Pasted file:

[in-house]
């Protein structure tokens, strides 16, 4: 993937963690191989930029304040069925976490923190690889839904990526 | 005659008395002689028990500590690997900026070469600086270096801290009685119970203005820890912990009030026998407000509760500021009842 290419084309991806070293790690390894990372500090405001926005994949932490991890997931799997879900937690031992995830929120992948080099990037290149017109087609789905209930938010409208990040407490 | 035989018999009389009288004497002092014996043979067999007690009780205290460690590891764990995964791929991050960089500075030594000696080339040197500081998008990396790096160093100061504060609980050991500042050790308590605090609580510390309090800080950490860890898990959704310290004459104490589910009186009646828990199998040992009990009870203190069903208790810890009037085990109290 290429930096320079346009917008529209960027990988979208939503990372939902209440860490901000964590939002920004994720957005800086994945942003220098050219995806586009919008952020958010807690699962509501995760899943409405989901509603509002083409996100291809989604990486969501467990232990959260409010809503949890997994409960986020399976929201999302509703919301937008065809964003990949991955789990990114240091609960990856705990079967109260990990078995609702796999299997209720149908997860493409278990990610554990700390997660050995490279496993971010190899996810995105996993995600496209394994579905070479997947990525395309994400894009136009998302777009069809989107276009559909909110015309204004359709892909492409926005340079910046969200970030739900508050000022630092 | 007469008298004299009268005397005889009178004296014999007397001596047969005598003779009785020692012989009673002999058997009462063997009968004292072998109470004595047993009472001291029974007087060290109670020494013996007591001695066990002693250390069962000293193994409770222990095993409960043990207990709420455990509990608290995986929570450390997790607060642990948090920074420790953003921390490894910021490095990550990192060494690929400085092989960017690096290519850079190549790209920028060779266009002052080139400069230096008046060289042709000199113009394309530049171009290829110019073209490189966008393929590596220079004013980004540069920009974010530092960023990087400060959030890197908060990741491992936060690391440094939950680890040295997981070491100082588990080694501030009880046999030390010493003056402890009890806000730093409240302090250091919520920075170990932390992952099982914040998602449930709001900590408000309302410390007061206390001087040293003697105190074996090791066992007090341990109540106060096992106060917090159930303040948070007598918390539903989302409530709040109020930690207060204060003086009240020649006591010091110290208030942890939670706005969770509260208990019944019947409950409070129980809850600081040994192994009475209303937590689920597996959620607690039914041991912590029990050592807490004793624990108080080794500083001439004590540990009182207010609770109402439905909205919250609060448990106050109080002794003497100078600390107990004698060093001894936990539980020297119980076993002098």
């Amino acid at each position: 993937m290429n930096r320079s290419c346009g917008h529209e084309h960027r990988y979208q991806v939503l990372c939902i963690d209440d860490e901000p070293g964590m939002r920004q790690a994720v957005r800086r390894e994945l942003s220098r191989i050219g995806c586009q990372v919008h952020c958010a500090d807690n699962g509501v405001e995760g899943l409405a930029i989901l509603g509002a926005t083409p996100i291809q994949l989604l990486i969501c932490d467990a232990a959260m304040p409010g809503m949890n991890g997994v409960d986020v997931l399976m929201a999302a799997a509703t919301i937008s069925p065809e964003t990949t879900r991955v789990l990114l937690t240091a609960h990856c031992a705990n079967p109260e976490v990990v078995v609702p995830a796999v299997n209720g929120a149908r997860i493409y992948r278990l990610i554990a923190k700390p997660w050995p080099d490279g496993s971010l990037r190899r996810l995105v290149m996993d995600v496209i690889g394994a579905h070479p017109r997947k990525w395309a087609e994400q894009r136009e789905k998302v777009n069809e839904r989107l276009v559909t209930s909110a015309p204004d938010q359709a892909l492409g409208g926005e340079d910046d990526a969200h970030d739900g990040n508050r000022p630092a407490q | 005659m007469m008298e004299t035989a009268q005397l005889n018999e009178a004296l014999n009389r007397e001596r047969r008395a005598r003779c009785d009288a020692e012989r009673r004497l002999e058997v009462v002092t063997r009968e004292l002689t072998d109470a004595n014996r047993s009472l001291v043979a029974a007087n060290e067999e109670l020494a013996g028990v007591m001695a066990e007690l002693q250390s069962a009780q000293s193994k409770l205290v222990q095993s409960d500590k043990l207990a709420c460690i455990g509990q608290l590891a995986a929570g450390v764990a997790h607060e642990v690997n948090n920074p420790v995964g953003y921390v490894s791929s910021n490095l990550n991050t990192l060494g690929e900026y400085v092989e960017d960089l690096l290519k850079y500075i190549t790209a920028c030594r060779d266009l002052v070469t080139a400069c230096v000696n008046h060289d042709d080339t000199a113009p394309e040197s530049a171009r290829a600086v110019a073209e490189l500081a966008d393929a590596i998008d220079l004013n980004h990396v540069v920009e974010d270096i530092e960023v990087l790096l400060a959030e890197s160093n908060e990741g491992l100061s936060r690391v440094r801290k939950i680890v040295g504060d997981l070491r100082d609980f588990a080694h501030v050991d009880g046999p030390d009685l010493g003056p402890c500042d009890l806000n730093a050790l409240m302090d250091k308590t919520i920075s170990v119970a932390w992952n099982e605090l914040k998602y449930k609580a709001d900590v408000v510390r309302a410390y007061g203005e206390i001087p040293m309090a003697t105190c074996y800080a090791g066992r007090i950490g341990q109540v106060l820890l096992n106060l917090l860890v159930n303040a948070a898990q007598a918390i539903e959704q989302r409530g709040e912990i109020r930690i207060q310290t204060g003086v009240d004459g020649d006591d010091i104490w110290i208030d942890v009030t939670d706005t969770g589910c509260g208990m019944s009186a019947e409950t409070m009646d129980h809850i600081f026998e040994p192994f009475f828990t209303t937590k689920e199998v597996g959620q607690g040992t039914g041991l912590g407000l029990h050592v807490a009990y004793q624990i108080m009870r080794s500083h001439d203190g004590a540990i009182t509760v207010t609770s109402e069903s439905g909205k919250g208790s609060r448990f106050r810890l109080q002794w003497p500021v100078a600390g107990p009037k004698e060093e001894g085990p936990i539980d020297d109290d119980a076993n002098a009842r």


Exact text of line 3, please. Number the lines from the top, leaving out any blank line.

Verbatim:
């Amino acid at each position: 993937m290429n930096r320079s290419c346009g917008h529209e084309h960027r990988y979208q991806v939503l990372c939902i963690d209440d860490e901000p070293g964590m939002r920004q790690a994720v957005r800086r390894e994945l942003s220098r191989i050219g995806c586009q990372v919008h952020c958010a500090d807690n699962g509501v405001e995760g899943l409405a930029i989901l509603g509002a926005t083409p996100i291809q994949l989604l990486i969501c932490d467990a232990a959260m304040p409010g809503m949890n991890g997994v409960d986020v997931l399976m929201a999302a799997a509703t919301i937008s069925p065809e964003t990949t879900r991955v789990l990114l937690t240091a609960h990856c031992a705990n079967p109260e976490v990990v078995v609702p995830a796999v299997n209720g929120a149908r997860i493409y992948r278990l990610i554990a923190k700390p997660w050995p080099d490279g496993s971010l990037r190899r996810l995105v290149m996993d995600v496209i690889g394994a579905h070479p017109r997947k990525w395309a087609e994400q894009r136009e789905k998302v777009n069809e839904r989107l276009v559909t209930s909110a015309p204004d938010q359709a892909l492409g409208g926005e340079d910046d990526a969200h970030d739900g990040n508050r000022p630092a407490q | 005659m007469m008298e004299t035989a009268q005397l005889n018999e009178a004296l014999n009389r007397e001596r047969r008395a005598r003779c009785d009288a020692e012989r009673r004497l002999e058997v009462v002092t063997r009968e004292l002689t072998d109470a004595n014996r047993s009472l001291v043979a029974a007087n060290e067999e109670l020494a013996g028990v007591m001695a066990e007690l002693q250390s069962a009780q000293s193994k409770l205290v222990q095993s409960d500590k043990l207990a709420c460690i455990g509990q608290l590891a995986a929570g450390v764990a997790h607060e642990v690997n948090n920074p420790v995964g953003y921390v490894s791929s910021n490095l990550n991050t990192l060494g690929e900026y400085v092989e960017d960089l690096l290519k850079y500075i190549t790209a920028c030594r060779d266009l002052v070469t080139a400069c230096v000696n008046h060289d042709d080339t000199a113009p394309e040197s530049a171009r290829a600086v110019a073209e490189l500081a966008d393929a590596i998008d220079l004013n980004h990396v540069v920009e974010d270096i530092e960023v990087l790096l400060a959030e890197s160093n908060e990741g491992l100061s936060r690391v440094r801290k939950i680890v040295g504060d997981l070491r100082d609980f588990a080694h501030v050991d009880g046999p030390d009685l010493g003056p402890c500042d009890l806000n730093a050790l409240m302090d250091k308590t919520i920075s170990v119970a932390w992952n099982e605090l914040k998602y449930k609580a709001d900590v408000v510390r309302a410390y007061g203005e206390i001087p040293m309090a003697t105190c074996y800080a090791g066992r007090i950490g341990q109540v106060l820890l096992n106060l917090l860890v159930n303040a948070a898990q007598a918390i539903e959704q989302r409530g709040e912990i109020r930690i207060q310290t204060g003086v009240d004459g020649d006591d010091i104490w110290i208030d942890v009030t939670d706005t969770g589910c509260g208990m019944s009186a019947e409950t409070m009646d129980h809850i600081f026998e040994p192994f009475f828990t209303t937590k689920e199998v597996g959620q607690g040992t039914g041991l912590g407000l029990h050592v807490a009990y004793q624990i108080m009870r080794s500083h001439d203190g004590a540990i009182t509760v207010t609770s109402e069903s439905g909205k919250g208790s609060r448990f106050r810890l109080q002794w003497p500021v100078a600390g107990p009037k004698e060093e001894g085990p936990i539980d020297d109290d119980a076993n002098a009842r």